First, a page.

On June 12, 2018, Vietnam passed a new Law on Competition that will take effect on July 1, 2019, replacing the Law on Competition of 2004. The new law brings about several changes affecting intellectual property. Notably, it eliminates many of the discrepancies between the current 2004 Competition Law and the Intellectual Property Law in dealing with IP-related unfair competition.
Acts of Unfair Competition
A weakness of the 2004 Competition Law and its subordinate regulations (such as Decree No. 71/2014/ND-CP) is that they overlap with provisions on competition found in other laws. For example, both the 2004 Competition Law and the IP Law have provisions concerning acts of cybersquatting, the use of misleading trade indications, and the unauthorized use of a trademark by an agent, and both provide that the infringement of trade secrets is an act of unfair competition. This has led to confusion for law enforcement agencies and rights holders as to which enforcement mechanisms should be employed in taking action against unfair competition relating to IP.
The new Competition Law no longer sets out acts of unfair competition that are already covered by the IP Law. Instead, the new law expressly states that when there are discrepancies between the Competition Law and the related unfair competition provisions of another law, the provisions of the other law will prevail. This will be a big step toward clarifying who will enforce the laws on unfair competition in practice. When the new Competition Law takes force, rights holders can rely solely on the IP Law.
Secrets in Business
The new Competition Law seems to introduce a new statutory term, “secrets in business” (bí mật trong kinh doanh). The new law considers infringement of these “secrets in business” to amount to unfair competition, but it does not define this term. The term is similar to the statutory term “trade secret” (bí mật kinh doanh) defined in the IP Law. However, given the principle that the new law does not repeat acts of unfair competition provided in other laws, it is uncertain whether the term “secrets in business” has an equivalent meaning to “trade secret” in the IP Law, or is something entirely new. As a matter of practice, the government will roll out decrees to guide the implementation of new laws. In these decrees, the government should clarify the meaning of this term.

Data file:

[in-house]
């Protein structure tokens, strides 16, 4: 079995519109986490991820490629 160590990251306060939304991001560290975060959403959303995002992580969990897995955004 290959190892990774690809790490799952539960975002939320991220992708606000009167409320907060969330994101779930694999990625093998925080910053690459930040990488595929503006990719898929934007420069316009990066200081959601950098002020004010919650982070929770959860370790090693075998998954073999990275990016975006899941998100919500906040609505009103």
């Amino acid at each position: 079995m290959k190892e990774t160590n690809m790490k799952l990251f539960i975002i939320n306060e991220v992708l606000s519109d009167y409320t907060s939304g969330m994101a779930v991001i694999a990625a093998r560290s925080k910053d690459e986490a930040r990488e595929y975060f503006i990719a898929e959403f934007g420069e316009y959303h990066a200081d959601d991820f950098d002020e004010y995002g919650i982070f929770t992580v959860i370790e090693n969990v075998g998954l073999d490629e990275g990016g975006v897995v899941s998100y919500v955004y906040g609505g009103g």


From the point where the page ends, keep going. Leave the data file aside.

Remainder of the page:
The prevailing competition laws defer to the Civil Code for resolving non-contractual damages related to unfair practices. Particularly, if unfair practices cause damage to the lawful rights and interests of others, the offenders are required to compensate for such loss in accordance with the civil laws. Under the Civil Procedure Code, disputes over compensation for non-contractual damage fall under the civil courts’ jurisdiction. To resolve these disputes, the court must assess the unfair competition acts as one of the bases for determining the damages.
The new Competition Law no longer expressly refers to the civil laws as the legal tools to deal with unfair competition, triggering concern about whether the civil court still has jurisdiction to rule on unfair competition. However, the new law does not expressly obviate the court’s jurisdiction over acts of unfair competition that cause harm to the legitimate rights and interests of competitors. In addition, the Law on Promulgation of Legal Documents prevents laws from repeating regulations that are mentioned in other laws. The civil laws already expressly allow companies to initiate suits to generally protect their rights and interests. Thus, the new Competition Law should be interpreted in a way not to preclude the court’s power to deal with acts of unfair competition.
The new law establishes a new state agency, the National Competition Commission, to be in charge of dealing with antitrust and unfair competition practices set out in the law. For unfair competition acts covered in other laws, the respective authorities empowered by such laws would have power. As such, to curb unfair competition under laws relating to IP, companies can rely on administrative enforcement bodies, civil courts, or arbitration as set forth in the IP Law.
The new law also shortens the timeframe for administrative bodies, namely the National Competition Commission, to deal with unfair competition. Under the new law, the maximum time is just 60 days, with an option to extend another 45 days. This would only apply to unfair competition acts not falling under the IP Law. On the whole, the new Competition Law marks progress in eradicating discrepancies between laws on competition and IP that have caused uncertainty for years. However, certain issues still need clarification, such as compulsory licensing and “secrets in business,” for the law to be easily implemented in practice.